California Dreamin’… of New Compliance Obligations for the New Year! (Part 2)

Contributed by Carly Zuba

Welcome to the second installment of our discussion of the new year’s slew of new legal obligations for employers (scroll down one post for part 1).  This post serves as our “Happy New Year!” gift to California employers as it highlights some of the newest obligations that California employers in particular must keep in mind for 2012.

No Discrimination Based on Genetic Information or Gender Expression: California legislation has added “genetic information” as a protected category under the law.  This means that California employers cannot discriminate against employees based on the genetic tests of their family members or based on the manifestation of a disease or disorder in their family members.  Additionally, California legislation has added protection under the law for “gender expression,” which is a person’s gender-related appearance and behavior, whether or not stereotypically related to the person’s gender at birth.  For example, an employer cannot prohibit a male employee from wearing a dress to work if the employer allows females to wear dresses to work. 

Prohibition on Using Consumer Credit Reports: California employers may no longer use employee credit reports for employment purposes unless (1) the position has access to over $10,000 in cash, other assets, or confidential information, OR (2) the position is managerial, law enforcement-related, in the state DOJ, or is a position for which the information in the report is required to be disclosed by law.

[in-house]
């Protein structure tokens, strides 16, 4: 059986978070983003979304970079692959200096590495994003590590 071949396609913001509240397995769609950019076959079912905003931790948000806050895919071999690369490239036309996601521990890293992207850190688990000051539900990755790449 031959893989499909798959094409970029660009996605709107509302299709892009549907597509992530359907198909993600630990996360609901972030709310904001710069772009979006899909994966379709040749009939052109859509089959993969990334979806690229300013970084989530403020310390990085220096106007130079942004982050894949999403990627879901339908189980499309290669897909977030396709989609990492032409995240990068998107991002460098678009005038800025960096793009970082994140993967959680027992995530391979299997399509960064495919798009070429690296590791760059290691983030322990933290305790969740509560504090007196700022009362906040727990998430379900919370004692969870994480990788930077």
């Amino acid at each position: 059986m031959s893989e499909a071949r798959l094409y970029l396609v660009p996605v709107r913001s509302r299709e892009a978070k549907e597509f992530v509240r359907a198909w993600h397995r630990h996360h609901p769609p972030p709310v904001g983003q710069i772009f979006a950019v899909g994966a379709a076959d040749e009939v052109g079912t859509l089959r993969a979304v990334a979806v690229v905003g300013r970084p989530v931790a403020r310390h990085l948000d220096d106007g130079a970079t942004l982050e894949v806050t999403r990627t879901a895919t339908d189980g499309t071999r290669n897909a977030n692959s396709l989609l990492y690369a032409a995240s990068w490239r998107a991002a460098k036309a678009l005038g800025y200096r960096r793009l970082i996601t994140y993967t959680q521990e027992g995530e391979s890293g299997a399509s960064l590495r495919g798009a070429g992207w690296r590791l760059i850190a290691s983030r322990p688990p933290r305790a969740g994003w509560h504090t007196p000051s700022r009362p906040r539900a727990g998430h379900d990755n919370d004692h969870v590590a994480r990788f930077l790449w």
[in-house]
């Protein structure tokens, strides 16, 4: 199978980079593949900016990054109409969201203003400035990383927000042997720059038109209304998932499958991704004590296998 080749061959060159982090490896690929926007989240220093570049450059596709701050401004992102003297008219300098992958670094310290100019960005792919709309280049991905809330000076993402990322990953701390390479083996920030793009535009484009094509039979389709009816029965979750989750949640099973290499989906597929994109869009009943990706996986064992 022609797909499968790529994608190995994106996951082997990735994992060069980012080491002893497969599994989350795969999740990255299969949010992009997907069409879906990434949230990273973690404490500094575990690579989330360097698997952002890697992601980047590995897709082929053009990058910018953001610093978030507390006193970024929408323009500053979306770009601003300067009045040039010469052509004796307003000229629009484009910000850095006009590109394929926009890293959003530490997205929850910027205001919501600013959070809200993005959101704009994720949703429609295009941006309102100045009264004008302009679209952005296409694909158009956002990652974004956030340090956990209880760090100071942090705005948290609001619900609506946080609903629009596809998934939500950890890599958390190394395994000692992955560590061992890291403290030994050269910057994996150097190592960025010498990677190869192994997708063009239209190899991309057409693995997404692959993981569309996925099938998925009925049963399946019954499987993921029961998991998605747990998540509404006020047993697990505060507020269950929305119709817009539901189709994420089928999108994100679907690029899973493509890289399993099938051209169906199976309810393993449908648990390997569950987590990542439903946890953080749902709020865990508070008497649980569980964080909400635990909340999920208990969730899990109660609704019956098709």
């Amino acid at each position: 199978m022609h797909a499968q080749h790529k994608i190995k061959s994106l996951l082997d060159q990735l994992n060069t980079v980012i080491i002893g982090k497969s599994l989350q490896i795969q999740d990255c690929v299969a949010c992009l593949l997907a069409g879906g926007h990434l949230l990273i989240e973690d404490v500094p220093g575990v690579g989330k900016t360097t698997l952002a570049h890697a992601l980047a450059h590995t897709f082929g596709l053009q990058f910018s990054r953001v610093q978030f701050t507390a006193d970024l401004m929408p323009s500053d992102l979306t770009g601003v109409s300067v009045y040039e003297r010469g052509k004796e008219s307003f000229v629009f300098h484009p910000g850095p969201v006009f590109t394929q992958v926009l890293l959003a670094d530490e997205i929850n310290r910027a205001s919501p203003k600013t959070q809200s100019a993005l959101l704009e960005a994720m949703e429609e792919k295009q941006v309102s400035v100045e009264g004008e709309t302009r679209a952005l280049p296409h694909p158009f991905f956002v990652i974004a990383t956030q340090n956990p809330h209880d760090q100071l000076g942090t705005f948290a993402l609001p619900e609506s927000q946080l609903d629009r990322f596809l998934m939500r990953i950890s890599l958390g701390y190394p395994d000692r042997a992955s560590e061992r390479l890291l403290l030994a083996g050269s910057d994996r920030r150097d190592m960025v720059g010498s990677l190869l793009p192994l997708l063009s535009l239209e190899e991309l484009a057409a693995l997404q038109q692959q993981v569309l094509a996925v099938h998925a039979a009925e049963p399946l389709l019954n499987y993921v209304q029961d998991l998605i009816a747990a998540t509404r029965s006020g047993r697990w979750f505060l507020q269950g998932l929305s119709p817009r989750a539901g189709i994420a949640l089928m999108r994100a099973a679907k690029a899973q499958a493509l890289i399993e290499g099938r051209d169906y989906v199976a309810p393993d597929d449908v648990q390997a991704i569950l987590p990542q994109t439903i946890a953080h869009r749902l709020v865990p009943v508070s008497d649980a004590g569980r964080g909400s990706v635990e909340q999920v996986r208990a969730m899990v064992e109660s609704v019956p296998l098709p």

Notices to Employees Upon Hire: California employers must provide written notice to all non-exempt (i.e. overtime-eligible) employees upon their hire that specifies:

  • Rates and basis of pay (i.e. paid by hour, salary, piece, commission, etc.);
  • Allowances, if any, claimed as part of minimum wage, including meal and lodging;
  • Regular payday designated by employer;
  • Name of employer, including any DBA used by employer;
  • Employer’s physical address and phone number; and
  • Name, address, phone number of the employer’s workers compensation carrier

This is merely a taste of the new legal obligations that California employers must keep in mind after ringing in the New Year.  For a comprehensive analysis of your company-specific 2012 compliance obligations, whether in California or elsewhere, you should always consult with your attorney.